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Program brings hands-on learning to Shaler Area

| Wednesday, March 19, 2014, 9:00 p.m.
Bethany Hofstetter | Shaler Journal
Shaler Area High School students spent March 13 with engineers from Westinghouse Electric Company's N-Vision community outreach team learning about the engineering industry and how it incorporates knowledge of science, technology, engineering and math. The day included two hands-on activities including a marble transportation challenge which got students to work as a team and problem-solve to transport marbles around a horseshoe shape with plastic chutes.
Bethany Hofstetter | Shaler Journal
Shaler Area High School students spent March 13 with engineers from Westinghouse Electric Company's N-Vision community outreach team learning about the engineering industry and how it incorporates knowledge of science, technology, engineering and math. The day included two hands-on activities including a marble transportation challenge which got students to work as a team and problem-solve to transport marbles around a horseshoe shape with plastic chutes.
Bethany Hofstetter | Shaler Journal
Shaler Area High School students spent March 13 with engineers from Westinghouse Electric Company's N-Vision community outreach team learning about the engineering industry and how it incorporates knowledge of science, technology, engineering and math. The day included two hands-on activities including a marble transportation challenge which got students to work as a team and problem-solve to transport marbles around a horseshoe shape with plastic chutes.

Students at Shaler Area High School worked alongside engineers from Westinghouse Electric Company in a special event designed to highlight science, technology, engineering and math.

Six engineers from Westinghouse Electric Company's N-Vision community outreach program team spent March 13 talking to and working with 25 Shaler Area students in ninth through 11th grade about careers in engineering and challenging them to use problem-solving skills through hands-on activities.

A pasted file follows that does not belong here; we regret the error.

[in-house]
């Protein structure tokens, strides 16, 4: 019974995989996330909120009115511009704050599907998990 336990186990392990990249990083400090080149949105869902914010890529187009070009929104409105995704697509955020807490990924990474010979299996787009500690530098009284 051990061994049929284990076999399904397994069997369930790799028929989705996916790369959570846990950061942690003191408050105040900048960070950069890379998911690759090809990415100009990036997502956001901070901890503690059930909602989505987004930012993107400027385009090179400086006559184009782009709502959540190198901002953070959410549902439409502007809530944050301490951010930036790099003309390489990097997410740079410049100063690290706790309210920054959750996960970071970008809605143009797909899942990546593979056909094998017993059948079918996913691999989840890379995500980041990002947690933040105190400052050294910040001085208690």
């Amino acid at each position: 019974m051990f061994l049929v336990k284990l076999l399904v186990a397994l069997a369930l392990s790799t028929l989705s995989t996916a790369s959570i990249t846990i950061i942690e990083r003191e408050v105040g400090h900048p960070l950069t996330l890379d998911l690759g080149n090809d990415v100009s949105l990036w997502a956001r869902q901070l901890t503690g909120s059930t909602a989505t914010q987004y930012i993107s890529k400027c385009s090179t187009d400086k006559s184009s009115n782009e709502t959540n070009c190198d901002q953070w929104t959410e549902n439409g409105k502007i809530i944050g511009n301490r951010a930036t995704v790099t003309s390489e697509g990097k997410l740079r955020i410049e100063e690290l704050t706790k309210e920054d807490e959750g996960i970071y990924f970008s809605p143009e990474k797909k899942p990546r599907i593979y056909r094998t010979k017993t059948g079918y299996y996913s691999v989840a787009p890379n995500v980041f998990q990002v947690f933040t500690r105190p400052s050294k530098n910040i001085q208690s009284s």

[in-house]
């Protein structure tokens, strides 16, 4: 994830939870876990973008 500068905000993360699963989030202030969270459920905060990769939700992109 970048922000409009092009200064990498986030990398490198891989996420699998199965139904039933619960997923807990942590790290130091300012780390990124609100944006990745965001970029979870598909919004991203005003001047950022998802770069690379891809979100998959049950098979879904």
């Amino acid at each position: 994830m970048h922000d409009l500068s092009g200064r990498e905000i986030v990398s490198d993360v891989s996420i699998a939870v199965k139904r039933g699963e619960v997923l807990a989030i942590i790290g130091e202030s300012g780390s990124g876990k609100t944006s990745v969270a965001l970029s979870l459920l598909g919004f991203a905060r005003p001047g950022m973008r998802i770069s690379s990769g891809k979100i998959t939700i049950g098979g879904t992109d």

“We want to get kids interested in science and engineering and realize there are careers out there,” said Doug Weed, an engineer in document management at Westinghouse.

“We need the engineers. It's easy to talk about a better future, but someone has to build it.”

Students learned about 10 engineering disciplines and what they can do in high school and college to help prepare them for a field in engineering.

Students also participated in a marble transportation challenge, which got students to work as a team to transport marbles around a horseshoe shape with plastic chutes and then worked in pairs to build a Lego structure with one partner blindfolded and the other giving directions.

The event is in line with Shaler Area's new initiative to incorporate additional science, technology, engineering, arts and math, or STEAM, into the curriculum and opportunities for cross-curricular projects.

“I think this is the start of organizing how that looks and to incorporate STEAM based curriculum,” said Paul Stadelman, a math teacher, who worked with Kate Elder in the gifted and talented education department to bring the Westinghouse team to the high school.

“We're really trying to be in the forefront and pioneer a program for students in this district.”

Bethany Hofstetter is a staff writer for Trib Total Media. She can be reached at 724-772-6364 or bhofstetter@tribweb.com.

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